The energy watchdog has instructed suppliers to halt the installation of forced prepayment meters for the following six weeks.
Energy companies received a letter from Ofgem on Wednesday ordering them to stop remote transfers and forced installations of prepayment meters until the end of March 2023.
Ofgem claimed that every domestic supplier had consented to do so.
Prepayment meter usage by businesses and potential rule changes will be discussed by the regulator.
It will release an update on the scope and schedule of its Market Compliance Review regarding prepayment meter warrant installations and remote mode switching next week, on February 21.
Following the revelation that British Gas agents had entered vulnerable people's homes to install meters, energy companies halted forced meter installations.
Chris O'Shea, the CEO of Centrica, the company that owns British Gas, told the BBC after The Times had published the story: "It is completely unacceptable. ".
"The energy crisis is no justification for unacceptable behavior toward any customer, especially those in vulnerable circumstances," said Ofgem. ".
A review of the use of court warrants to enter the homes of customers who are in arrears was requested, and suppliers were asked to suspend installations.
British Gas announced that it would stop forcibly installing prepayment meters at least until the end of the winter. The suspension will last until spring, according to the letter from last Wednesday.
According to the letter, Ofgem asked suppliers to stop forcing installations at a meeting last week.
For the avoidance of doubt, it was stated that: "This includes ceasing installation by warrant, ceasing the remote mode switch of smart meters to pre-payment without express consent from the customer, and ceasing new applications to court for installation warrants - unless theft is suspected. ".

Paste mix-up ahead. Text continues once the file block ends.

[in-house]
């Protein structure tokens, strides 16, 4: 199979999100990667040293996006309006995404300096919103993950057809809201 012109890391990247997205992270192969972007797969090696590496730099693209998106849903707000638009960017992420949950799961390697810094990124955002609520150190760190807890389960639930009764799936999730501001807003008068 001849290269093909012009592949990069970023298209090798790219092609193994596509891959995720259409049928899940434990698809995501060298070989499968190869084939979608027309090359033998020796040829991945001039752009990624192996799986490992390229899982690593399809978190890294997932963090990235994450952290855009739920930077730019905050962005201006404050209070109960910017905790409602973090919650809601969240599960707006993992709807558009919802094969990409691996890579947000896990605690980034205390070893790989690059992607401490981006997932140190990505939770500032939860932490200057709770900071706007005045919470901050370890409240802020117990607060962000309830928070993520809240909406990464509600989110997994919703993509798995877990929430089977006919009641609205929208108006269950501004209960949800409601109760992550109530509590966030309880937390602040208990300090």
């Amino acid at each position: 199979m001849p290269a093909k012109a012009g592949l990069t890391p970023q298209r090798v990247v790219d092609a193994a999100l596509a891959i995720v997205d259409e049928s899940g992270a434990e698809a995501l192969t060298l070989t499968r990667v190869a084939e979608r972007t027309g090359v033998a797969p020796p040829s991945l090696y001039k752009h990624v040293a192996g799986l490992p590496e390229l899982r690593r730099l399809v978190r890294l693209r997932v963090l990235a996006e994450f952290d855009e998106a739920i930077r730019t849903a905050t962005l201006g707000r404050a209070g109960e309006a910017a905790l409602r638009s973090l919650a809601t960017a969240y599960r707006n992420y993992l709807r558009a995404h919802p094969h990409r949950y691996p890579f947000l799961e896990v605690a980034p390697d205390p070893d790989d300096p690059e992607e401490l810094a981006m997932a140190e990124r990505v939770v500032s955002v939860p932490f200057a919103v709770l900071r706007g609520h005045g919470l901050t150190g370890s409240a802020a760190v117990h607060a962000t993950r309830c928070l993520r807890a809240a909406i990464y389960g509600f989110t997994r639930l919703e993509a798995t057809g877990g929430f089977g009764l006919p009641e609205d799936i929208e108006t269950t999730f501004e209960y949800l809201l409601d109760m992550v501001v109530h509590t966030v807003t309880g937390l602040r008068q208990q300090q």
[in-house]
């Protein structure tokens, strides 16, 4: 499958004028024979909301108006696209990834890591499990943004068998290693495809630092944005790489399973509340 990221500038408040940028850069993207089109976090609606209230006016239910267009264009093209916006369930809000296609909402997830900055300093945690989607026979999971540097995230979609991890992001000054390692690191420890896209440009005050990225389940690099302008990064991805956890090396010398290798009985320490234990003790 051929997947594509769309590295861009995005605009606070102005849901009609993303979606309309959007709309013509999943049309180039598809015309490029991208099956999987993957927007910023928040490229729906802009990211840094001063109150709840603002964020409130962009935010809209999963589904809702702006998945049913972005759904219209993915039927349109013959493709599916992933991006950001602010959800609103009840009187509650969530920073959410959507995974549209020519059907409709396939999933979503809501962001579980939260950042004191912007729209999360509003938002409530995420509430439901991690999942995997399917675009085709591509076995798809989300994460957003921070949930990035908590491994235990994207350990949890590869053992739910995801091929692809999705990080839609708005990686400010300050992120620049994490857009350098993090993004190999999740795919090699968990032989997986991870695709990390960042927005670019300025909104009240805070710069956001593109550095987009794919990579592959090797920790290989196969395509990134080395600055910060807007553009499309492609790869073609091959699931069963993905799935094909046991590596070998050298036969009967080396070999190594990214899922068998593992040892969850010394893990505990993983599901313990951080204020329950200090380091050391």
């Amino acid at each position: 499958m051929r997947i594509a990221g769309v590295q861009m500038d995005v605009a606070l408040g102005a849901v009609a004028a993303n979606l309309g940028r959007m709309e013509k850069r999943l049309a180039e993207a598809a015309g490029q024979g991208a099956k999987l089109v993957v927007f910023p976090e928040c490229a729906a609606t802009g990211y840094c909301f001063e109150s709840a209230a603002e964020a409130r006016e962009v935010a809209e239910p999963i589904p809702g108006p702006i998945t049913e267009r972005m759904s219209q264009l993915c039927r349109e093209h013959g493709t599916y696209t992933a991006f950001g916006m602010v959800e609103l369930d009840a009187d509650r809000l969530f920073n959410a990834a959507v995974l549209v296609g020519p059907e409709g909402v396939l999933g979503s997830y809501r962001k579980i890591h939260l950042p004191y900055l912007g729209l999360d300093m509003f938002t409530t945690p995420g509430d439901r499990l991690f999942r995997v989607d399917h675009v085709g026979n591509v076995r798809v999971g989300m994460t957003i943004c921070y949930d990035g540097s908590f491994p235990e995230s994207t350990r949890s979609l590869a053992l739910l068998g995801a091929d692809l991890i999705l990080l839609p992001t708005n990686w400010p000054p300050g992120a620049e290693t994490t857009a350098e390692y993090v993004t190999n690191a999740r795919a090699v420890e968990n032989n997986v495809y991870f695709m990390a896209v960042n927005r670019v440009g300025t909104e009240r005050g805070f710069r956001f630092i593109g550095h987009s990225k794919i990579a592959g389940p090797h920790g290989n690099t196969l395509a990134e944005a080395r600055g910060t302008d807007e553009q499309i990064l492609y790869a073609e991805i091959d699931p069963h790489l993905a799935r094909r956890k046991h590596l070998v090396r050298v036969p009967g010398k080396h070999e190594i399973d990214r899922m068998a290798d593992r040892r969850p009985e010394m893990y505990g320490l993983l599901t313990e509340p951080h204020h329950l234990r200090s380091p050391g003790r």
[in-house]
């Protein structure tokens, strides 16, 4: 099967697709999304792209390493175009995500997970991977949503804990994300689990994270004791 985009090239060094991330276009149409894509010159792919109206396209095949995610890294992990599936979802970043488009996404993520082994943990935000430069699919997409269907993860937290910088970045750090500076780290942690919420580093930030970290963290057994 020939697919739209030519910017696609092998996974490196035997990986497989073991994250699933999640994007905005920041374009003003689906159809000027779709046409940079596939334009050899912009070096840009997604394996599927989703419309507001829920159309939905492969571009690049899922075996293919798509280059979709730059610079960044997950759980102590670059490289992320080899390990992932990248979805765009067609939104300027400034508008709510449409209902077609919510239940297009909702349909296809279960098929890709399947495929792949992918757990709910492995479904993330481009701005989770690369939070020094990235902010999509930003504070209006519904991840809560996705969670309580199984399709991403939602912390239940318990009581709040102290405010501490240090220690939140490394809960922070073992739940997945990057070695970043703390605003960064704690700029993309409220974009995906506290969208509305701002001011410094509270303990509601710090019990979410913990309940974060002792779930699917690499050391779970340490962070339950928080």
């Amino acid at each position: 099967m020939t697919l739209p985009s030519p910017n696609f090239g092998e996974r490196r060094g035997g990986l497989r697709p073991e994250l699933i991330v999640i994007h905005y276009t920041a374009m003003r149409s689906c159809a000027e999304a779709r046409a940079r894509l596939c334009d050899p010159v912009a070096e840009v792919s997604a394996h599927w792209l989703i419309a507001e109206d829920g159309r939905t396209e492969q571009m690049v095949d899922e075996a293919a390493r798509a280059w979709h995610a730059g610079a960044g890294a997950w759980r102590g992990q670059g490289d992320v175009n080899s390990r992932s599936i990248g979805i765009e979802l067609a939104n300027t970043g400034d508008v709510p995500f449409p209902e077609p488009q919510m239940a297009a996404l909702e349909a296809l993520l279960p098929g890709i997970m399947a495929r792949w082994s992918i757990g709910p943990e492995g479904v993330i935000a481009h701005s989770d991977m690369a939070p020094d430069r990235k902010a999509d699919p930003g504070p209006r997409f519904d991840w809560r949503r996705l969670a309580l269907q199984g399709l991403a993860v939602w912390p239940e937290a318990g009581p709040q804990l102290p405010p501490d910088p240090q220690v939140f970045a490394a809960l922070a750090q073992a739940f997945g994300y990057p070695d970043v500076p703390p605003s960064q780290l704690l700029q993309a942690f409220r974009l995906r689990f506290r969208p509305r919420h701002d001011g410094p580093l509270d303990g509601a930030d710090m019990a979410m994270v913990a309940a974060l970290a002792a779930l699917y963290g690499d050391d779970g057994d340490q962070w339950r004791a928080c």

According to Ofgem, some suppliers had issued warnings that uncollectible debts might increase if prepayment meters couldn't be installed.
Suppliers claimed that would raise their expenses, which might result in other customers receiving higher bills.
In order to "determine what action we need to take," the regulator stated that it was carefully examining how customer debts affected suppliers' costs.
More than four million households in the UK use prepayment meters. According to the current laws:
- The energy that customers use is pre-paid, either through an account or a top-up card. There is access to emergency credit.
- Due to the costs associated with suppliers, the cost of energy per unit is higher than direct debit. For those who are already in debt to a supplier, it is occasionally their only choice.
- Using a smart meter or a court order, some customers who don't pay their bills on time may be forced to switch to prepayment.
- Before installing a prepayment meter, suppliers are required to have explored all other options. They should also avoid doing so for customers who are elderly or have young children.
Following Ofgem's consultation, which will involve speaking with energy providers, consumer groups, and charities, they might be altered to take into account the rules and guidance regarding the use of pre-payment meters not only in "the current exceptional circumstances," but also in the future.